4B - The Michigan Daily - SPORTSMonday - Monday, November 20, 1995
PENN ZTT 7, MICH G1
No time to wallow; Buckeyes are conning
Michigan puts loss to Nittany Lions behind as it prepares for No. 2 Ohio State
C-A Yds TDint
17-31 193 2 0
17-31193 2 0
By Antoine Pitts
Daily Sports Editor
STATE COLLEGE - The Michi-
gan football team had no longer than the
plane ride home to think about its up-
coming opponent Saturday.
Talk after the game by Michigan coach
Lloyd Carr and the Wolverine players
shifted from the tough defeat they had
just suffered to the tough game they face
The Wolverines challenge Ohio State
in their season finale Saturday and will
be trying to stop the Buckeyes from
attaining their first berth in the Rose
Bowl since 1985.
Saturday's 20-17 loss to Penn State
will certainly have to be forgotten fast
by the Wolverines.
"If you sit back and feel sorry for your-
self, you're going to be sony," Carr said.
Thus far, the month of November -
pointed out at the beginning of the sea-
son as Michigan's make or break por-
tion of the schedule - has been a bust.
The Wolverines dropped their first game
of the month, 28-25, to intrastate rival
Michigan State to knock themselves out
of the conference title race.
Michigan came back with a 5-0 vic-
tory in extreme weather conditions
against Purdue last week, but dropping
Saturday's game ended any chance of
the Wolverines being selected for the
Florida Citrus Bowl.
"We knew at the beginning of the
year that our season would come down
to Penn State on the road and Ohio State
at home," Carr said. "Not to take any-
thing away from Penn State, but we
have got to be ready to play better de-
fense -Ohio State is the most balanced
if you sit back
and feel sorry for
going to be sorry."
-- Lloyd Carr
Michigan football coach
team in college football."
Outback Bowl representatives have
not officially ruled Michigan out of
the running for their bowl, but the
Wolverines will certainly need a win
over Ohio State to have any chance of
going to Tampa.
"It's Ohio State and Michigan," line-
backer Jarrett Irons said. "If you can't
get up for that game then you shouldn't
be playing at Michi n."
Two years ago, O io State brought a
9-0-1 record into An Arbor looking for
a trip to the Rose Bowl. The Wolverines
embarrassed the' Buckeyes, 28-0, and
Wisconsin earned thie trip to Pasadena.
Ohio State got some revenge with a
22-6 pasting of Mic iigan in Columbus
last season to edge t e Wolverines for a
spot in the Citrus Bowvl. A win this week
would be even wceeter vengeance for
The Wolverines, on the other hand,
can help make up for a season of hurt by
keeping Ohio State ooit of the Rose Bowl.
A Michigan win woild send Northwest-
ern to Pasadena forthe first time since
"I know every individual is going to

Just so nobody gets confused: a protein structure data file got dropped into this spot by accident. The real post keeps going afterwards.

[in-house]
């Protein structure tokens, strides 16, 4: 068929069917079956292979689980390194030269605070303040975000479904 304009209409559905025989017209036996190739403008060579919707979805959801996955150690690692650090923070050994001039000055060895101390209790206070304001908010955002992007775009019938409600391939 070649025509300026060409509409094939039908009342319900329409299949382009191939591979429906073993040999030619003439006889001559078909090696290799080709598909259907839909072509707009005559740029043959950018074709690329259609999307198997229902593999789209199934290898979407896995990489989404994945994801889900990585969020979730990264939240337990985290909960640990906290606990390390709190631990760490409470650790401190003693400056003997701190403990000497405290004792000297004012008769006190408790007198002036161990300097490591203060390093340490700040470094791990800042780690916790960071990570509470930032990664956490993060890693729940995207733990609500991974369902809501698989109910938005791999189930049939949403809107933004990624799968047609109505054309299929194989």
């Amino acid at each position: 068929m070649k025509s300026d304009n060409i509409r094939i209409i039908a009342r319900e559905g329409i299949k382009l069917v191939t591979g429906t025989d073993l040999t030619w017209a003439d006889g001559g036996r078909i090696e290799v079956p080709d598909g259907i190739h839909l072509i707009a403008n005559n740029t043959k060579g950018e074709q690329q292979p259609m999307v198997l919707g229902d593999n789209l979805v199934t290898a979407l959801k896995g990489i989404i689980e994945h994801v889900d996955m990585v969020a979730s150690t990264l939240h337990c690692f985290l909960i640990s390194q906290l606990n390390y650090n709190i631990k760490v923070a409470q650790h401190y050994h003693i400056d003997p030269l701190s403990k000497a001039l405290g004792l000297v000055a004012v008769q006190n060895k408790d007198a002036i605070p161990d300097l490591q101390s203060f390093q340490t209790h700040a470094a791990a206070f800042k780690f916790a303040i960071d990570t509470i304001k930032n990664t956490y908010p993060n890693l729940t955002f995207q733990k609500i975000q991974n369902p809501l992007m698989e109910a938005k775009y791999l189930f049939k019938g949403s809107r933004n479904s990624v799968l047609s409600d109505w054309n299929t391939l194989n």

be ready to play that ',ame," Griese said.
Totals 49 245 5.0
Penn State fans couldn't resist the tempai
By Scott Burton
and Antoine Pitts
Daily Sports Writers
STATE COLLEGE - A host of in-
mates from local state correctional insti-
tutions took over Penn State's Beaver
Stadium early Saturday morning.
The prisoners were part of the effort to
No. Yds Avg Lg
5 199 39.846
remove the nearly 18
inches of snow that
buried the stadium
earlier this week.
A light dusting of
snow Friday night
meant that all the
seats that had been
cleared during the
week would haveto
be swept again,
Player No.Yds Avg Lg TD
Archie 3 3010.0 17 0
Totals 3 3010.017 0
Continued from Page lB
in their conventional field goal defense,
Nastasi was to run the play. Otherwise,
Nastasi was to place the ball down for a
field goal kick.
"There was nothing there but a huge
hole," Penn State kicker Brett Conway
said. "Joe could have gone through it,
come back out and gone through it
Ironically, Michigan coach Lloyd
Carr suspected that the Nittany Lions
were going to run a fake on that fourth-
down play and was screaming up and
down the sidelines forthe Wolverines to
be ready. And several Wolverines de-
fending on the play said they were pre-
pared for the fake.
"Some guys were calling it out,"
Michigan defensive end Jason Horn said.
"We were kind of looking for it even.
They just hit the right spot."
What was doubly unusal about Penn
State's clinching touchdown was the
manner in which they moved the ball
down the field in the first place - on
the ground. With the ball on their own
34, Nittany Lions' senior tailback
Stephen Pitts busted Michigan's line
of scrimmage fora 54-yard jaunt down
the left sideline.
That run alone was just 19 yards fewer
than the average rushing yards per game
that the Wolverines had been allowing
going into Saturday's contest. However,
Michigan was not beaten at the line of
scrimmage for just that play, but for
most of the game.
"I did not expect Penn State to run the
ball as well as they did," Michigan coach
Lloyd Carr said. "When you give up that
many yards rushing, you're going to
have a hard time winning."